Why I’d Rather Pay Retail Prices At Outlet Malls

by JT on November 26, 2010

Bargain hunters may disagree, but paying retail prices not only saves you money when shopping, it also saves a lot of hassle — take it from me! Just recently, I bought a famous brand name briefcase at an outlet mall. By shopping at the outlet mall, I was hoping to obtain a high-quality briefcase at a lower-than-retail price. Instead, I ended up with an item I couldn’t even use. Little did I realize that by not paying the regular retail price, I was sacrificing some very important aspects of shopping: service, salespeople, and selection.

My briefcase is an excellent piece of work — except for one thing: its expandability. The case is just too large for everyday use. The briefcase I ended up buying is an overnight briefcase, for a true road warrior — which I certainly am not. A greater selection paired with great customer service would have saved me from this pointless purchase!

 Shopping around for a Briefcase (source: Scott Maxwell @ Flickr

Why I’d Rather Pay Retail Prices At Outlet Malls

Don’t get me wrong, outlet malls are great places to find bargains, and everyone knows that low prices are the holy grail of retail. Who doesn’t love to find cheap deals and discounts from major retailers? However, to offer lower-than-retail prices, outlet malls must cut costs in other areas: generally, through smaller staff and less customer service. If you have already done your comparison shopping and know what you want — and can find it on sale at an outlet mall — then perfect! But if you need greater selection or help making a decision, it might be better to just pay retail.

Impartial Salespeople
I really thought that I had spent enough time with the salesperson to make a good decision, but in reality, the whole transaction took less than five minutes. Now, I am stuck with this huge briefcase that I don’t even use. Initially, I was concerned that the briefcase was too large. When I voiced my concerns about the size, the salesperson “helped me” compare the case to a much larger briefcase as evidence that this one wasn’t too big. Manufacturers and retailers alike have shoppers convinced that bigger is better, and briefcases are no exception.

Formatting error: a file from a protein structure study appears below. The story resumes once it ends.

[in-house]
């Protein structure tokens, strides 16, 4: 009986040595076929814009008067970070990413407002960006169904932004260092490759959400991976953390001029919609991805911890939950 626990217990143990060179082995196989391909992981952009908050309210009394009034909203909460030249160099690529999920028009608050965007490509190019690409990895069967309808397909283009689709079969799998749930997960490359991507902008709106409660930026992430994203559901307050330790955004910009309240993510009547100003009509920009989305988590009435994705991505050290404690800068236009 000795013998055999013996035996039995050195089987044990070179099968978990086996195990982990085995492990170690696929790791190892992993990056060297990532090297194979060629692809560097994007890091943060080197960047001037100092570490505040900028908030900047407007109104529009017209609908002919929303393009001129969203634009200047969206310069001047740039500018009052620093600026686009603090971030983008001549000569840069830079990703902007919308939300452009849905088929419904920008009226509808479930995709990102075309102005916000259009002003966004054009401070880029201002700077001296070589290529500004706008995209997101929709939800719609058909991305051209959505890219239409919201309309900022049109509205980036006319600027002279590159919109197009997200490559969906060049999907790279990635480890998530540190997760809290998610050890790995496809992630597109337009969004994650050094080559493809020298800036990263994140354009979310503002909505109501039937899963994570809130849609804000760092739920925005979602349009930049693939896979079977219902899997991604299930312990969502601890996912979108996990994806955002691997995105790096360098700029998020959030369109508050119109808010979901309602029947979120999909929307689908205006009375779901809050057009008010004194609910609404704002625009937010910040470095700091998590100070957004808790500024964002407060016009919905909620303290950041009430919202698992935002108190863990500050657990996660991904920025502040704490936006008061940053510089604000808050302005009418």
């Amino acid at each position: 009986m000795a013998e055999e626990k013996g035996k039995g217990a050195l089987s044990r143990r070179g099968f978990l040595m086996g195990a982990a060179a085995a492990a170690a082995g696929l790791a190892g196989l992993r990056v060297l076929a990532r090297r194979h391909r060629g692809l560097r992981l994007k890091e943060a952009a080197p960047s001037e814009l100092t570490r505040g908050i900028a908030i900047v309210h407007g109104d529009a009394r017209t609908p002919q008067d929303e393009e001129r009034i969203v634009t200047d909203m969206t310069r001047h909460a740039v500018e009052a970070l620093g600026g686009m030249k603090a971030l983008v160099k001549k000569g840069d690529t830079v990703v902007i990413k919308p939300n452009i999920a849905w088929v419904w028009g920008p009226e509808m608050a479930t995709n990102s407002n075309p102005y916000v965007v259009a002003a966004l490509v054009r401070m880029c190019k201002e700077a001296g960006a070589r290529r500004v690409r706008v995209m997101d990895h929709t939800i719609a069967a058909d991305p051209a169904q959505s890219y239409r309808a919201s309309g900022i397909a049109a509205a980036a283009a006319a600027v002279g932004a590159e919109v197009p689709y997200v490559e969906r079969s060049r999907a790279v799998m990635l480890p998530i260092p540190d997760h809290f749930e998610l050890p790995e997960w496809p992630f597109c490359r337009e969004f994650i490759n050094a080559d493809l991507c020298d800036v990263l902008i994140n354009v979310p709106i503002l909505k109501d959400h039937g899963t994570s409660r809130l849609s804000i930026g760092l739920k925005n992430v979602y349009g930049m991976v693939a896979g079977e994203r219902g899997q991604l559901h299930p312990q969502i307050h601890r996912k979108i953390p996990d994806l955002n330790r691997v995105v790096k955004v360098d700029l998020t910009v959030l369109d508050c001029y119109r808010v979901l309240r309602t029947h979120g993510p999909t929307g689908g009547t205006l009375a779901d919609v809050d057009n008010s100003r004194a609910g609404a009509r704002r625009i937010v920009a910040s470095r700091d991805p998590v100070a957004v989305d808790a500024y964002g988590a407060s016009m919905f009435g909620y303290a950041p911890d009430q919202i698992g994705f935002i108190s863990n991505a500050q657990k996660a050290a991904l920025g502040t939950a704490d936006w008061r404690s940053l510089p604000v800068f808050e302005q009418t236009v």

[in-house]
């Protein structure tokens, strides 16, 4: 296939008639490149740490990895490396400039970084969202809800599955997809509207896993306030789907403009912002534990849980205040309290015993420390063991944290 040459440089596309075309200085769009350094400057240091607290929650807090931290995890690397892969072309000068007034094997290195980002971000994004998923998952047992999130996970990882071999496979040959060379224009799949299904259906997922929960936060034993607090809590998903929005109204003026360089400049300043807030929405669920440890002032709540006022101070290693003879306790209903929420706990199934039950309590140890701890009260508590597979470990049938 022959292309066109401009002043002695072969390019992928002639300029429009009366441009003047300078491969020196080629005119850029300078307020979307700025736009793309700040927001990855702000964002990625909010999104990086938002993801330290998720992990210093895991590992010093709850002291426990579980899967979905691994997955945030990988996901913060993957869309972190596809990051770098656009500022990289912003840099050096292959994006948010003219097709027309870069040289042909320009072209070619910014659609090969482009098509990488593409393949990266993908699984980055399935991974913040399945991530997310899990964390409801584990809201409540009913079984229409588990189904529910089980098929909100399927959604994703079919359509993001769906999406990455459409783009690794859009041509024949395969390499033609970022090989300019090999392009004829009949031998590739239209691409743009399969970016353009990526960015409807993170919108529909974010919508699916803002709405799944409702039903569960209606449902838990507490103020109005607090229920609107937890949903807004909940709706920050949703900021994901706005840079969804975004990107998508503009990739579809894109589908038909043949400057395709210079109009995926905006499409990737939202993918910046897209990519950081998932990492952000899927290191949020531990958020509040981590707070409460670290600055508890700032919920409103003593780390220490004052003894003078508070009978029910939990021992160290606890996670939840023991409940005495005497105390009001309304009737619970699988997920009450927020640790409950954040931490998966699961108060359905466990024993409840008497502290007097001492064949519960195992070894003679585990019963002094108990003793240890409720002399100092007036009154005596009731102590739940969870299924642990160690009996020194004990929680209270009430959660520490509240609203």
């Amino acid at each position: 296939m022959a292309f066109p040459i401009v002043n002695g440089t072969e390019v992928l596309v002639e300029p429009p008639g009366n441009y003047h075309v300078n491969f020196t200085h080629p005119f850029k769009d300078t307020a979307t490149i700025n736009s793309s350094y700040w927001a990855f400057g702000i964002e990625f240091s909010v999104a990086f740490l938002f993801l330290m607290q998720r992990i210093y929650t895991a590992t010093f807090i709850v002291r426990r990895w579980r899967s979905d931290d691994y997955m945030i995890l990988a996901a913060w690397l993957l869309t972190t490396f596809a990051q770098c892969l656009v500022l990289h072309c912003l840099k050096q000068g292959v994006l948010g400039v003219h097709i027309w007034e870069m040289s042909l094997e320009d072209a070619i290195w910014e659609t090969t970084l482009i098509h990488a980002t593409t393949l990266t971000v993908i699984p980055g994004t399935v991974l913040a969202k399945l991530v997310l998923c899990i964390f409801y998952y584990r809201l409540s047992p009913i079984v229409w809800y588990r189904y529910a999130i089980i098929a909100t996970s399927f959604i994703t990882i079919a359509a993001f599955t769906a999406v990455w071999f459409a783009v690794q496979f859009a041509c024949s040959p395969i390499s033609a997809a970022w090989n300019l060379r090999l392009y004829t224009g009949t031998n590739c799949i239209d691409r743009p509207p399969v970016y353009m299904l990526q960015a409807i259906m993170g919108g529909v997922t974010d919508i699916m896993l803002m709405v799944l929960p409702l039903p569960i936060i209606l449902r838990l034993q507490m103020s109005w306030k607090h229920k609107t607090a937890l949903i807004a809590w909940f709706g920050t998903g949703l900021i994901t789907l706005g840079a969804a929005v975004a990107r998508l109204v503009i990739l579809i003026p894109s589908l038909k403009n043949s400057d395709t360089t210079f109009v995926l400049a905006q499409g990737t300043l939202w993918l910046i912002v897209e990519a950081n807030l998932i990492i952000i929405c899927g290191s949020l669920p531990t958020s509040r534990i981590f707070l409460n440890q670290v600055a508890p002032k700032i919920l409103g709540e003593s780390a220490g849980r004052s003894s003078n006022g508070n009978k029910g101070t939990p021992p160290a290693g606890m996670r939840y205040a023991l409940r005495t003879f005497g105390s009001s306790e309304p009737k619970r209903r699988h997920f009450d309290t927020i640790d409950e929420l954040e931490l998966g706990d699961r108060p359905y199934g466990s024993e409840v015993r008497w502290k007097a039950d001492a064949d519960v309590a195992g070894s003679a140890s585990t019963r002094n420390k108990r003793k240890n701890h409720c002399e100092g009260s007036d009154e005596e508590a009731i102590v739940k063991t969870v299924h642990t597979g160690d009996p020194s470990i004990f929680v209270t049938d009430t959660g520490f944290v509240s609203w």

You should never shop for a briefcase this way. Completely caught up in the art of shopping, I began thinking that maybe the salesperson was right. I might need to carry a laptop or notebook in my briefcase someday, which meant I might actually need a larger briefcase. However, portable computers have shrunk in size, and today, many people use a smart phone, an old PDA, or a net book for their computing tasks while on the go anyway. I couldn’t compare the overnight briefcase to a smaller one because the selection of products was limited in the outlet store. So I made the best decision I could at the time…and I was wrong.

At the outlet mall, instead of having twenty different styles and brands of briefcases to choose from, I was limited to three or four — and only ONE brand! This lesson is crucial in almost every shopping decision you will ever make. You should be able to shop around and compare a range of sizes, colors, and brands. Consider which features are important to you and which are the most necessary. In the end, you have to live with — and possibly even wear — what you buy. If the product doesn’t truly fit your needs, walk away and absolutely do not settle for just anything.

In a regular retail store, the salesperson would have had me look at several types of cases before I found the one that suited me best — no different from trying on clothes when clothes shopping. I might have even chosen a bag instead of a briefcase, who knows! Had I been willing to pay the retail price, I might have found the perfect bag or briefcase for me. Ironically, I might have even spent less money because I would have gone with a smaller and more useful briefcase that had a lower regular retail price.

A Word to the Wise When Shopping Around
Where do people who are trying to save money and buy smart go to research products? Yes, the Internet. Be careful though — many online product ratings by consumers have become rather cumbersome. The ratings that customers give are often not about the products themselves, but about their order experience. When people are upset about a purchase, they want to tell everyone, but seldom do they spread the news of good experiences. The order experience is very important, but you should make sure the buyer is rating the product itself when you find an online review. BestInClass.com is a great source for digital camera reviews and HDTV selections. Epinions.com is a leader in online product reviews: the website does not sell products, so you don’t have to worry about experience reviews. ConsumerSearch.com is also a quality website. ConsumerReports.com is a favorite old standby as well. And you already know that many online stores or magazines also contain product reviews. But before you buy anything, be sure you know how to spot rip-offs when bargain-hunting online!